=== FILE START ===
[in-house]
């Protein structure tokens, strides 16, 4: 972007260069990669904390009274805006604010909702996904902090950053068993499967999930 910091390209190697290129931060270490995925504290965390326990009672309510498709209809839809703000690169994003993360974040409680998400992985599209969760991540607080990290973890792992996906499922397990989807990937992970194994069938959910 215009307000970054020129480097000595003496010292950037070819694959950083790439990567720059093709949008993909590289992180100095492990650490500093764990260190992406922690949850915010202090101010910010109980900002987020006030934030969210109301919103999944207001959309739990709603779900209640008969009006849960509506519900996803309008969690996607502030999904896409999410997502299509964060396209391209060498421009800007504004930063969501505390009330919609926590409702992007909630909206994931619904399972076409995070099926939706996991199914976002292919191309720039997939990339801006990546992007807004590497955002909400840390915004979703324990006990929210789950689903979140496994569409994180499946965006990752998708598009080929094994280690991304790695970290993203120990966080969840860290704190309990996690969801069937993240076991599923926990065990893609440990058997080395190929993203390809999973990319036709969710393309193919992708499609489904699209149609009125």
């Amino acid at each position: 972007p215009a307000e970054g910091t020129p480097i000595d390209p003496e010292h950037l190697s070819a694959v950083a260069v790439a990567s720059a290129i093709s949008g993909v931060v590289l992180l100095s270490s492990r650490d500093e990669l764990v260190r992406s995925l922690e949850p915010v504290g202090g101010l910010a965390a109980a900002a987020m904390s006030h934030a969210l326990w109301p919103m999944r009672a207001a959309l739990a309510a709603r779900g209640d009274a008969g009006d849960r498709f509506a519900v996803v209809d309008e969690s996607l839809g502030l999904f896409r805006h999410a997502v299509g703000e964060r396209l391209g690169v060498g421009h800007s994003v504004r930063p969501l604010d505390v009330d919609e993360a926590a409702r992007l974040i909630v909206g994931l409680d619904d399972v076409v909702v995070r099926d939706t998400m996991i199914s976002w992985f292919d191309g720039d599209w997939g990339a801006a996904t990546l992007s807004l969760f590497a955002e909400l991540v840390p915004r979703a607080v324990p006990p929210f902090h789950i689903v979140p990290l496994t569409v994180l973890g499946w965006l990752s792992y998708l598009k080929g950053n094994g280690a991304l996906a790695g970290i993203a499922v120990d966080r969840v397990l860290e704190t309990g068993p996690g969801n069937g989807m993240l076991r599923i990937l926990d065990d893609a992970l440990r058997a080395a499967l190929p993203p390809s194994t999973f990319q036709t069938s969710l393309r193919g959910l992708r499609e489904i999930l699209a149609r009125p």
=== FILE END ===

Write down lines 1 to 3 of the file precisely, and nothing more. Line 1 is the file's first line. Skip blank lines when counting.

[in-house]
């Protein structure tokens, strides 16, 4: 972007260069990669904390009274805006604010909702996904902090950053068993499967999930 910091390209190697290129931060270490995925504290965390326990009672309510498709209809839809703000690169994003993360974040409680998400992985599209969760991540607080990290973890792992996906499922397990989807990937992970194994069938959910 215009307000970054020129480097000595003496010292950037070819694959950083790439990567720059093709949008993909590289992180100095492990650490500093764990260190992406922690949850915010202090101010910010109980900002987020006030934030969210109301919103999944207001959309739990709603779900209640008969009006849960509506519900996803309008969690996607502030999904896409999410997502299509964060396209391209060498421009800007504004930063969501505390009330919609926590409702992007909630909206994931619904399972076409995070099926939706996991199914976002292919191309720039997939990339801006990546992007807004590497955002909400840390915004979703324990006990929210789950689903979140496994569409994180499946965006990752998708598009080929094994280690991304790695970290993203120990966080969840860290704190309990996690969801069937993240076991599923926990065990893609440990058997080395190929993203390809999973990319036709969710393309193919992708499609489904699209149609009125």
């Amino acid at each position: 972007p215009a307000e970054g910091t020129p480097i000595d390209p003496e010292h950037l190697s070819a694959v950083a260069v790439a990567s720059a290129i093709s949008g993909v931060v590289l992180l100095s270490s492990r650490d500093e990669l764990v260190r992406s995925l922690e949850p915010v504290g202090g101010l910010a965390a109980a900002a987020m904390s006030h934030a969210l326990w109301p919103m999944r009672a207001a959309l739990a309510a709603r779900g209640d009274a008969g009006d849960r498709f509506a519900v996803v209809d309008e969690s996607l839809g502030l999904f896409r805006h999410a997502v299509g703000e964060r396209l391209g690169v060498g421009h800007s994003v504004r930063p969501l604010d505390v009330d919609e993360a926590a409702r992007l974040i909630v909206g994931l409680d619904d399972v076409v909702v995070r099926d939706t998400m996991i199914s976002w992985f292919d191309g720039d599209w997939g990339a801006a996904t990546l992007s807004l969760f590497a955002e909400l991540v840390p915004r979703a607080v324990p006990p929210f902090h789950i689903v979140p990290l496994t569409v994180l973890g499946w965006l990752s792992y998708l598009k080929g950053n094994g280690a991304l996906a790695g970290i993203a499922v120990d966080r969840v397990l860290e704190t309990g068993p996690g969801n069937g989807m993240l076991r599923i990937l926990d065990d893609a992970l440990r058997a080395a499967l190929p993203p390809s194994t999973f990319q036709t069938s969710l393309r193919g959910l992708r499609e489904i999930l699209a149609r009125p």